How we cite our quotes:
"Have you considered how you'll bear the separation, and how he'll bear to be quite deserted in the world?" (9.98)
Catherine can hardly think beyond her own desires. Nelly makes a futile attempt to defend Heathcliff here. She knows that if Catherine marries Edgar, it isn't going to be pretty.
There was another rapid glance at the house, and supposing himself unseen, the scoundrel had the impudence to embrace her.
"Judas! Traitor!" I ejaculated. "You are a hypocrite, too, are you? A deliberate deceiver."
"Who is, Nelly?" said Catherine's voice at my elbow: I had been over-intent on watching the pair outside to mark her entrance.
"Your worthless friend!" I answered, warmly, "the sneaking rascal yonder. Ah, he has caught a glimpse of us – he is coming in! I wonder will he have the heart to find a plausible excuse for making love to Miss, when he told you he hated her?" (11.36-39)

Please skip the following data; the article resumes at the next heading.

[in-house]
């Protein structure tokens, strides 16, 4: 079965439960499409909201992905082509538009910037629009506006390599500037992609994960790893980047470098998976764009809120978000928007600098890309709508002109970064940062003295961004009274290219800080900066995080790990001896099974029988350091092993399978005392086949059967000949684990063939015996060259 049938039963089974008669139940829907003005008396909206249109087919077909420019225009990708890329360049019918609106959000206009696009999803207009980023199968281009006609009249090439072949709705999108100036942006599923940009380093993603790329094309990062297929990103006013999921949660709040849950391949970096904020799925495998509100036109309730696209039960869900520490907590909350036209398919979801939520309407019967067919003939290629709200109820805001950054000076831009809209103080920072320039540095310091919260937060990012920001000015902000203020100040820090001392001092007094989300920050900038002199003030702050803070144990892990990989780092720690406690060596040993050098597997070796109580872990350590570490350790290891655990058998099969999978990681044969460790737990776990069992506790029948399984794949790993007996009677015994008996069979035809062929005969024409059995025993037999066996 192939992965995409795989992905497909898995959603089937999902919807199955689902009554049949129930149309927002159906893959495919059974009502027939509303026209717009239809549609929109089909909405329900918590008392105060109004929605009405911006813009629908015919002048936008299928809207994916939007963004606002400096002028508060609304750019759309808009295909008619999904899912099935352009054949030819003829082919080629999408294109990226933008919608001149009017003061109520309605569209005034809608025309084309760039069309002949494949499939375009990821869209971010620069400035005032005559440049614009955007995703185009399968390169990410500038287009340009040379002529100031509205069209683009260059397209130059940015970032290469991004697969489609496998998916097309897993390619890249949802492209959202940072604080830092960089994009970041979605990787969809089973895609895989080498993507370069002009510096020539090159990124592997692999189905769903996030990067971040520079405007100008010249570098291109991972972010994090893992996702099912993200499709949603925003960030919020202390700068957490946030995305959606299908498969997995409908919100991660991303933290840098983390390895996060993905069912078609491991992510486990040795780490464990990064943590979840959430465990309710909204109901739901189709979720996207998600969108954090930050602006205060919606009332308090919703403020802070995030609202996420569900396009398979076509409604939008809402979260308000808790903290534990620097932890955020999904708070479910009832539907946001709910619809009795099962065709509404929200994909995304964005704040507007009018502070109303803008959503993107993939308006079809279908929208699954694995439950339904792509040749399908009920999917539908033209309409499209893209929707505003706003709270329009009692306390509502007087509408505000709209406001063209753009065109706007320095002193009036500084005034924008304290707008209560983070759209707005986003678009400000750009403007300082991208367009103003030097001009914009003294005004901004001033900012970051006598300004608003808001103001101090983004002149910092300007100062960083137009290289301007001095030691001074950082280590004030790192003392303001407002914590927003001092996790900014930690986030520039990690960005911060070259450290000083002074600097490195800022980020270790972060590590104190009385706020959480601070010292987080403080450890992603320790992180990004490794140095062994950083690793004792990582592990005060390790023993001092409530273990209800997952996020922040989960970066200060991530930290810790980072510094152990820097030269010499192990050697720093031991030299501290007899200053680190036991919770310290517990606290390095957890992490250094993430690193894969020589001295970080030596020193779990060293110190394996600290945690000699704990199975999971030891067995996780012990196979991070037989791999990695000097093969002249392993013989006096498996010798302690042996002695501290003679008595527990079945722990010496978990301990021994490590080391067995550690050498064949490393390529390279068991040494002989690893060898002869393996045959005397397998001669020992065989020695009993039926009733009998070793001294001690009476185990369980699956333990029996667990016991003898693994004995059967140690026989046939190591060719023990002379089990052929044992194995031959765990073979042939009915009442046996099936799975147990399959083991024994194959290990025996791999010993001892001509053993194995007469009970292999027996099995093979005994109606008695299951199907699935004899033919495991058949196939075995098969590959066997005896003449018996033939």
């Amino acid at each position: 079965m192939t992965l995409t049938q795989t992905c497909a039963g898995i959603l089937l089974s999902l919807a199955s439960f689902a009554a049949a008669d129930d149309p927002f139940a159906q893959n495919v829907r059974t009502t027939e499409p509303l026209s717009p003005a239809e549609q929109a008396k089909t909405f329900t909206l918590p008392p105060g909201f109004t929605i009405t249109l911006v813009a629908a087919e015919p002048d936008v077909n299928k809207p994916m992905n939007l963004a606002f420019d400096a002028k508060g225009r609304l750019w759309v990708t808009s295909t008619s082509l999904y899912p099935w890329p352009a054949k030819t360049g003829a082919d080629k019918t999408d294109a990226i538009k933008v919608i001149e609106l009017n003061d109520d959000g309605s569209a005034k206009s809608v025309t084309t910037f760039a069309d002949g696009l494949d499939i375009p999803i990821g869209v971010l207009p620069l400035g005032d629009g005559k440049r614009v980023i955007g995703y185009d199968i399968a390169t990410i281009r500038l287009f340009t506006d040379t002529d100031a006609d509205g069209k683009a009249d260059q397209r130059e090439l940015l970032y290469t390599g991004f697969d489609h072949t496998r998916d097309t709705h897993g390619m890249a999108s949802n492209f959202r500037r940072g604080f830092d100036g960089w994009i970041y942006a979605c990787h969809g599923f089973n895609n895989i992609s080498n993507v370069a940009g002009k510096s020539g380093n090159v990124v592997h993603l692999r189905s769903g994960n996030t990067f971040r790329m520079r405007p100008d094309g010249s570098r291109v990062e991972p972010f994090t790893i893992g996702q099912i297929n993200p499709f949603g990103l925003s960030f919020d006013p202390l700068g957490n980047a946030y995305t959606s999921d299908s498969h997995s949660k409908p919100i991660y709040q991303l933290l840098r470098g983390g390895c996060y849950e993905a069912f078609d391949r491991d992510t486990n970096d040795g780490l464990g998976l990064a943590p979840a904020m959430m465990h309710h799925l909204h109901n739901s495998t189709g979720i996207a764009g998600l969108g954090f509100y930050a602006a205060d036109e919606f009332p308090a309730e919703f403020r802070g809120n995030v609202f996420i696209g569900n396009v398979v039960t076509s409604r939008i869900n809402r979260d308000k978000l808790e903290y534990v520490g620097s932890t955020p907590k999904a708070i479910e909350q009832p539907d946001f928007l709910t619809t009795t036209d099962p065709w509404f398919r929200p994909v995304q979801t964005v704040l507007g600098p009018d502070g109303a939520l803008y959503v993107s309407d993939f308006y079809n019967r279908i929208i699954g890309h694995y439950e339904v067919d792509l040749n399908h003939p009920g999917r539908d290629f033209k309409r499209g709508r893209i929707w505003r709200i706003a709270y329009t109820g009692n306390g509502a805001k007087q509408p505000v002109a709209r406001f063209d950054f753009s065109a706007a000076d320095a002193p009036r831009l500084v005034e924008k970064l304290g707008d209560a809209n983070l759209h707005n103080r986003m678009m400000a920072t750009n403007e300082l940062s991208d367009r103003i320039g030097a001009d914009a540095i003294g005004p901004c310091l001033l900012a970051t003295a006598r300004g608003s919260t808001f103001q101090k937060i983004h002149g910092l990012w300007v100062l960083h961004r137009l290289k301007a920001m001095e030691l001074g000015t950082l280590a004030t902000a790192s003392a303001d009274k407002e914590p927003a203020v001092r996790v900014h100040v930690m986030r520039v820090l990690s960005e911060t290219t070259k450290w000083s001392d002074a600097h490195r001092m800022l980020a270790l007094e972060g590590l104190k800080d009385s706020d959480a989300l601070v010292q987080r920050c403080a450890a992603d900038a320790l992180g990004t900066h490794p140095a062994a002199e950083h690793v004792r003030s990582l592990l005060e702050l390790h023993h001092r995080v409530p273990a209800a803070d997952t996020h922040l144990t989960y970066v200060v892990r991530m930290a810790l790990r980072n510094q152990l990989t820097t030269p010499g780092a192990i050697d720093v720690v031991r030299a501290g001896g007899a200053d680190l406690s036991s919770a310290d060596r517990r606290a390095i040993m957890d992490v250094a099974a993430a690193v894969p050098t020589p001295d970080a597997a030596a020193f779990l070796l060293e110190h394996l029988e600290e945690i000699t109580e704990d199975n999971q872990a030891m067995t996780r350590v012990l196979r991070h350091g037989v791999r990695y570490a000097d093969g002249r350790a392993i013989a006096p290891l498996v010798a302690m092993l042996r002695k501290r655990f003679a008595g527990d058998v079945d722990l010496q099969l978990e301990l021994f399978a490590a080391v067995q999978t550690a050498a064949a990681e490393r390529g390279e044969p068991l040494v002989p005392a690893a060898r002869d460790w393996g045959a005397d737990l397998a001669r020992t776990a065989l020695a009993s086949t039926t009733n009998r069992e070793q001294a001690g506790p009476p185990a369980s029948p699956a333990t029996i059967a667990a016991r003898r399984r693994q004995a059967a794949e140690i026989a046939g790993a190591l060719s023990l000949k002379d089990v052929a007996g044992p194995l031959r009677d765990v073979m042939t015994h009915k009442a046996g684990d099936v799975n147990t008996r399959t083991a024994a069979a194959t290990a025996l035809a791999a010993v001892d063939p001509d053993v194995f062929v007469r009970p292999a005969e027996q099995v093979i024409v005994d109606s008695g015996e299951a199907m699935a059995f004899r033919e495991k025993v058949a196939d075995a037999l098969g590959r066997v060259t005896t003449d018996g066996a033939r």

Heathcliff's plot against Edgar begins, and Isabella becomes his willing dupe. Nelly doesn't exactly maintain calm in the situation. Look at her language – she clearly wants to provoke Catherine. And who exactly is the other hypocrite to which she refers here?
"What is it to you?" he growled. "I have a right to kiss her, if she chooses, and you have no right to object. I am not your husband: you needn't be jealous of me!" (11.45)
Just because Heathcliff's not her husband doesn't mean Catherine won't act jealous and possessive of him. In this moment, it's hard not to be on Heathcliff's side.